Meet the Press Blog: Latest news, analysis and data driving the political discussion

Smart political reporting and analysis, including data points, interesting national trends, short updates and more from the NBC News political unit.
Image: The Meet The Press Live Blog Illustration
Chelsea Stahl / NBC News

Breaking News Emails

Get breaking news alerts and special reports. The news and stories that matter, delivered weekday mornings.
SUBSCRIBE

The latest political news and analysis from the campaign trail:

Poll: 57 percent of registered voters think government should be doing more to solve problems

WASHINGTON — The share of voters who say that the government should do more to solve Americans’ problems has reached new heights throughout President Donald Trump’s time in office, with the latest NBC News / WSJ poll showing the sentiment just shy of its all-time high. 

Fifty-seven percent of registered voters want the government to solve more problems. Just 38 percent think the government is doing too much, tied for the lowest share since the poll began asking the question in 1995. 

Simultaneously, the share of voters who think the government is doing too many things better left to businesses or individuals has remained at an all-time low. 

During past presidencies, public demand for the government to do more — and to do less — has fluctuated. Under former President Barack Obama, these sentiments oscillated around the high forties and low fifties, with both sides hitting majority support over Obama’s eight years in office.

But at the beginning of the Trump presidency, public opinion sharply diverged in favor of governments doing more. By early 2018, 58 percent felt that the government should do more and 38 percent felt the government should be doing less. That 20-point gap decreased slightly in 2019, only to increase again in 2020. 

While Republicans have historically called for smaller government, Trump at times has bucked that convention.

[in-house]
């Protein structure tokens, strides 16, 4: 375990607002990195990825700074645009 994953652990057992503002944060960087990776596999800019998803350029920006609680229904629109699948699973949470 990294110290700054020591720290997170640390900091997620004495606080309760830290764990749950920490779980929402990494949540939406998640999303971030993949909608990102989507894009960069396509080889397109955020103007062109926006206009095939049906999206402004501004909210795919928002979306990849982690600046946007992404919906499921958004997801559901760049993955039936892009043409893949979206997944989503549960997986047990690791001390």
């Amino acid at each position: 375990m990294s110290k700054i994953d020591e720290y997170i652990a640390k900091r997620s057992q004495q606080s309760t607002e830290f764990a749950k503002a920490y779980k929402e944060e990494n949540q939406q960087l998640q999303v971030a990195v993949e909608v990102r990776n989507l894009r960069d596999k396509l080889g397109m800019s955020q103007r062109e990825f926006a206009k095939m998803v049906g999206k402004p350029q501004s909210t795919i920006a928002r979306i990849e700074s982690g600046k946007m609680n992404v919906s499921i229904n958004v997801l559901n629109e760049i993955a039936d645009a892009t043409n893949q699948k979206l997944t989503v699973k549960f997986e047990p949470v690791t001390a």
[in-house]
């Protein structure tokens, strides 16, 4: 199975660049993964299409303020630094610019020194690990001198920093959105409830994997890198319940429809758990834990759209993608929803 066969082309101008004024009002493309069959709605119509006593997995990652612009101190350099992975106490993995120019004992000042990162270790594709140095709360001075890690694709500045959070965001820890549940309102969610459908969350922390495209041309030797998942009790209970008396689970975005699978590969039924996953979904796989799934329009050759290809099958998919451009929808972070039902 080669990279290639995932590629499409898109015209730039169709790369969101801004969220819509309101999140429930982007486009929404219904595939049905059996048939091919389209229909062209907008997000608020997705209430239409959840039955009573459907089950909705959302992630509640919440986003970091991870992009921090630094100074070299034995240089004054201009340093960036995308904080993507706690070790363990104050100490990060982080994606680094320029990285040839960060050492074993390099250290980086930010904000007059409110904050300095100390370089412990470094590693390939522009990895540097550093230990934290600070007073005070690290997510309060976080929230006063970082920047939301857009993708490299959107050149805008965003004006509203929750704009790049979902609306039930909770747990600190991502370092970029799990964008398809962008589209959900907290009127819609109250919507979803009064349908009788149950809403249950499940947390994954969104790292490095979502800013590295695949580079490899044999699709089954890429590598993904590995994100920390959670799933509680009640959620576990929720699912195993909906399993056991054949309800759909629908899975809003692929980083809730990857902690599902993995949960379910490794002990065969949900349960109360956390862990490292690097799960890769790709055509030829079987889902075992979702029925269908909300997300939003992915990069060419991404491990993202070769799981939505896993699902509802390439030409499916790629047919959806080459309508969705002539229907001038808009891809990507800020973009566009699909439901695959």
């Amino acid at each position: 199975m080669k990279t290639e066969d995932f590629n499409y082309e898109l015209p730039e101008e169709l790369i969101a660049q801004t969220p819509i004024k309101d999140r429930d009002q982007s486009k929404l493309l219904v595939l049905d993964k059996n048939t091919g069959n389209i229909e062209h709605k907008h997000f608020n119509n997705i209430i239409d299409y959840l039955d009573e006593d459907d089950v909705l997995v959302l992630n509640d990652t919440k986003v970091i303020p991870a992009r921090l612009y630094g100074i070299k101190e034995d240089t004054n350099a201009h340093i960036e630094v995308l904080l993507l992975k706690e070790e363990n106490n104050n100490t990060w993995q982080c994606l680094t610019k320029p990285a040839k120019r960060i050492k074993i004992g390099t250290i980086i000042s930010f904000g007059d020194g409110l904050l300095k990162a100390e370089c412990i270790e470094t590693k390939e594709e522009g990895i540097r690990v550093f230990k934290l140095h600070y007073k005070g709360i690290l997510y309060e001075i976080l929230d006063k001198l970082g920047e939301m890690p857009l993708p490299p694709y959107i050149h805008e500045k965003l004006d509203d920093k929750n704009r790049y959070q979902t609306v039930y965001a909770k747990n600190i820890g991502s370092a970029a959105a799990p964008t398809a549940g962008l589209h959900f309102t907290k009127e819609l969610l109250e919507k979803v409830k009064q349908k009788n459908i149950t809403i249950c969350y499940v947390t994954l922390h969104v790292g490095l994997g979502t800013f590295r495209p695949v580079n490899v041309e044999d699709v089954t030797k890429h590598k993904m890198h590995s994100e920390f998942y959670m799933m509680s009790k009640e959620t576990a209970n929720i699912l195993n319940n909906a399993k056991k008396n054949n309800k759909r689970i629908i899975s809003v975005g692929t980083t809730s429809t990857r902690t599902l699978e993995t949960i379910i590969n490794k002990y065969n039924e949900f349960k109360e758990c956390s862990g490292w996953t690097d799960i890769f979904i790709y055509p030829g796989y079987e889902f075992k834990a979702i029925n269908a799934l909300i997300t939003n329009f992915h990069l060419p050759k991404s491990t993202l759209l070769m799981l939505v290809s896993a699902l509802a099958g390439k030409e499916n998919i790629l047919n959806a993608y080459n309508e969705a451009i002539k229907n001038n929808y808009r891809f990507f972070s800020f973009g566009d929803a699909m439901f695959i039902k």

During Trump’s 2015 campaign announcement speech, he said he wanted to “save Medicare, Medicaid and Social Security without cuts.”

The president’s 2020 budget proposal aimed to make hundreds of billions in cuts to Medicare over the next decade. But after facing pushback, Trump reversed course, tweeting, “I will totally protect your Medicare & Social Security!” 

Anxieties over the cost of entitlement programs like Medicare and Medicaid, along with other government programs and benefits, could be further exacerbated by the current coronavirus pandemic. There have been more than 2 million coronavirus cases in America, and more than 100,000 deaths from the virus. 

Congress has passed a handful of coronavirus relief bills, including direct payments to Americans and the Paycheck Protection Program, loans that would be forgiven provided businesses kept on employees and used the money for certain, approved expenses. 

There have been disagreements among lawmakers as to whether more help is needed, with many Senate Republicans wanting to wait and see before discussing new aid. 

Breaking the latest data down by party, the starkest divide is among Democrats, with 86 percent saying the government is doing too little and 11 percent saying it is not doing enough.